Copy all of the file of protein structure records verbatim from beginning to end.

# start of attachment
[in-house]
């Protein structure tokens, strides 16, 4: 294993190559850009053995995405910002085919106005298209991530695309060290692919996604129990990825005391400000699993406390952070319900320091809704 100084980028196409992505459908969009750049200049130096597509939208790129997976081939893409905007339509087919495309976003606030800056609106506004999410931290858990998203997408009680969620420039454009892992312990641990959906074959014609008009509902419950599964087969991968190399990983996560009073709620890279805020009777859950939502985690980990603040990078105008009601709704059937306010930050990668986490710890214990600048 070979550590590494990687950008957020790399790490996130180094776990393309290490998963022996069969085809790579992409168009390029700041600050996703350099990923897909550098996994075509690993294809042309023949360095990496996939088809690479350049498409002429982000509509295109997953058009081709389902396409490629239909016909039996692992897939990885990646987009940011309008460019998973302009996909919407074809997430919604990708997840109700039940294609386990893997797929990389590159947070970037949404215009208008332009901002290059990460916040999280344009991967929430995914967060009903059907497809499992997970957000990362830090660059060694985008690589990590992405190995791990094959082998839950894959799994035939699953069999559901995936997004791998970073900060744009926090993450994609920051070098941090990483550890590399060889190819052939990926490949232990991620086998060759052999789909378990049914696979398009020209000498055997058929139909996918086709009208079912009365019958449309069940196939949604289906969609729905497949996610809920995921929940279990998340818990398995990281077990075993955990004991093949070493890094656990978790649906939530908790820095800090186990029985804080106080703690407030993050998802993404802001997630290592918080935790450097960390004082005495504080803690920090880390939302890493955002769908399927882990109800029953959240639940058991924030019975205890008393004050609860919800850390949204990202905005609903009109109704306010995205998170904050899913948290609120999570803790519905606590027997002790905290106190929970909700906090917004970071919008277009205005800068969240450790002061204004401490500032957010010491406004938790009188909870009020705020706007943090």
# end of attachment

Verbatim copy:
[in-house]
């Protein structure tokens, strides 16, 4: 294993190559850009053995995405910002085919106005298209991530695309060290692919996604129990990825005391400000699993406390952070319900320091809704 100084980028196409992505459908969009750049200049130096597509939208790129997976081939893409905007339509087919495309976003606030800056609106506004999410931290858990998203997408009680969620420039454009892992312990641990959906074959014609008009509902419950599964087969991968190399990983996560009073709620890279805020009777859950939502985690980990603040990078105008009601709704059937306010930050990668986490710890214990600048 070979550590590494990687950008957020790399790490996130180094776990393309290490998963022996069969085809790579992409168009390029700041600050996703350099990923897909550098996994075509690993294809042309023949360095990496996939088809690479350049498409002429982000509509295109997953058009081709389902396409490629239909016909039996692992897939990885990646987009940011309008460019998973302009996909919407074809997430919604990708997840109700039940294609386990893997797929990389590159947070970037949404215009208008332009901002290059990460916040999280344009991967929430995914967060009903059907497809499992997970957000990362830090660059060694985008690589990590992405190995791990094959082998839950894959799994035939699953069999559901995936997004791998970073900060744009926090993450994609920051070098941090990483550890590399060889190819052939990926490949232990991620086998060759052999789909378990049914696979398009020209000498055997058929139909996918086709009208079912009365019958449309069940196939949604289906969609729905497949996610809920995921929940279990998340818990398995990281077990075993955990004991093949070493890094656990978790649906939530908790820095800090186990029985804080106080703690407030993050998802993404802001997630290592918080935790450097960390004082005495504080803690920090880390939302890493955002769908399927882990109800029953959240639940058991924030019975205890008393004050609860919800850390949204990202905005609903009109109704306010995205998170904050899913948290609120999570803790519905606590027997002790905290106190929970909700906090917004970071919008277009205005800068969240450790002061204004401490500032957010010491406004938790009188909870009020705020706007943090």